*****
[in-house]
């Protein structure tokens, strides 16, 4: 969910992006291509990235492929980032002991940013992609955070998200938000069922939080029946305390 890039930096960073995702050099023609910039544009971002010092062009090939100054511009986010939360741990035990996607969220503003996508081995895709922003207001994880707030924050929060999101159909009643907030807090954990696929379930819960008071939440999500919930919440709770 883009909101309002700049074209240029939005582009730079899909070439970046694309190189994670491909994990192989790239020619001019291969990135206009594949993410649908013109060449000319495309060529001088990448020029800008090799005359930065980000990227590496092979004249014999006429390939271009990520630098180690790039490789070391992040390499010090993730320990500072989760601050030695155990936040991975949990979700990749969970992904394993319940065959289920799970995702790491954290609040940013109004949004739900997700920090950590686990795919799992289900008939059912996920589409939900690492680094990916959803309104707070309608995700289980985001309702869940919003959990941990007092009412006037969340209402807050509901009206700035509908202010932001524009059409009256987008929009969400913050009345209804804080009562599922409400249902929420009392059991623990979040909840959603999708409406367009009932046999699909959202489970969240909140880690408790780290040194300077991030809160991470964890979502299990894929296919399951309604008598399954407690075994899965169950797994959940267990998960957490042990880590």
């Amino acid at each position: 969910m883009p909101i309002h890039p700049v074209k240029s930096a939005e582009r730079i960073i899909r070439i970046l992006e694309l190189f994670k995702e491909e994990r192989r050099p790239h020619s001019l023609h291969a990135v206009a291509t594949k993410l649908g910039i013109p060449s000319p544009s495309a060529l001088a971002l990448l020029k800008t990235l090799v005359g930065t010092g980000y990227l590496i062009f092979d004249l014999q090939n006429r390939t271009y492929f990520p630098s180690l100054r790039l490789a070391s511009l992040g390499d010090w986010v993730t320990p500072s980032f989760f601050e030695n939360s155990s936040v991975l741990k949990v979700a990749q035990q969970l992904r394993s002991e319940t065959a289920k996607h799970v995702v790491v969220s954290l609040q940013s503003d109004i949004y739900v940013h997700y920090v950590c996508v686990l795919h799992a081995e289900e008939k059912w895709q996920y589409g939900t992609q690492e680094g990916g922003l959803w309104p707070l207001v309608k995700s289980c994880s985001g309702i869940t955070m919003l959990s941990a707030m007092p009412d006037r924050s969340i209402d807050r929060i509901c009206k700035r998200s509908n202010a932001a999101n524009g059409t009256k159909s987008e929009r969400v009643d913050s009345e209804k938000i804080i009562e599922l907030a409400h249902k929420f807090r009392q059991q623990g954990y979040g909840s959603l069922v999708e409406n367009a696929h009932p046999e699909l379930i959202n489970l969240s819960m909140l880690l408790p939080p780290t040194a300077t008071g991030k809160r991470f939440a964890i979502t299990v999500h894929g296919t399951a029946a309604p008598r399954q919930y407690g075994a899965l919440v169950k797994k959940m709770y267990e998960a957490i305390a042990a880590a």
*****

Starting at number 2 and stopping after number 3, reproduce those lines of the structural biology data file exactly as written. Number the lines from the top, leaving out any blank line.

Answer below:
């Protein structure tokens, strides 16, 4: 969910992006291509990235492929980032002991940013992609955070998200938000069922939080029946305390 890039930096960073995702050099023609910039544009971002010092062009090939100054511009986010939360741990035990996607969220503003996508081995895709922003207001994880707030924050929060999101159909009643907030807090954990696929379930819960008071939440999500919930919440709770 883009909101309002700049074209240029939005582009730079899909070439970046694309190189994670491909994990192989790239020619001019291969990135206009594949993410649908013109060449000319495309060529001088990448020029800008090799005359930065980000990227590496092979004249014999006429390939271009990520630098180690790039490789070391992040390499010090993730320990500072989760601050030695155990936040991975949990979700990749969970992904394993319940065959289920799970995702790491954290609040940013109004949004739900997700920090950590686990795919799992289900008939059912996920589409939900690492680094990916959803309104707070309608995700289980985001309702869940919003959990941990007092009412006037969340209402807050509901009206700035509908202010932001524009059409009256987008929009969400913050009345209804804080009562599922409400249902929420009392059991623990979040909840959603999708409406367009009932046999699909959202489970969240909140880690408790780290040194300077991030809160991470964890979502299990894929296919399951309604008598399954407690075994899965169950797994959940267990998960957490042990880590």
């Amino acid at each position: 969910m883009p909101i309002h890039p700049v074209k240029s930096a939005e582009r730079i960073i899909r070439i970046l992006e694309l190189f994670k995702e491909e994990r192989r050099p790239h020619s001019l023609h291969a990135v206009a291509t594949k993410l649908g910039i013109p060449s000319p544009s495309a060529l001088a971002l990448l020029k800008t990235l090799v005359g930065t010092g980000y990227l590496i062009f092979d004249l014999q090939n006429r390939t271009y492929f990520p630098s180690l100054r790039l490789a070391s511009l992040g390499d010090w986010v993730t320990p500072s980032f989760f601050e030695n939360s155990s936040v991975l741990k949990v979700a990749q035990q969970l992904r394993s002991e319940t065959a289920k996607h799970v995702v790491v969220s954290l609040q940013s503003d109004i949004y739900v940013h997700y920090v950590c996508v686990l795919h799992a081995e289900e008939k059912w895709q996920y589409g939900t992609q690492e680094g990916g922003l959803w309104p707070l207001v309608k995700s289980c994880s985001g309702i869940t955070m919003l959990s941990a707030m007092p009412d006037r924050s969340i209402d807050r929060i509901c009206k700035r998200s509908n202010a932001a999101n524009g059409t009256k159909s987008e929009r969400v009643d913050s009345e209804k938000i804080i009562e599922l907030a409400h249902k929420f807090r009392q059991q623990g954990y979040g909840s959603l069922v999708e409406n367009a696929h009932p046999e699909l379930i959202n489970l969240s819960m909140l880690l408790p939080p780290t040194a300077t008071g991030k809160r991470f939440a964890i979502t299990v999500h894929g296919t399951a029946a309604p008598r399954q919930y407690g075994a899965l919440v169950k797994k959940m709770y267990e998960a957490i305390a042990a880590a």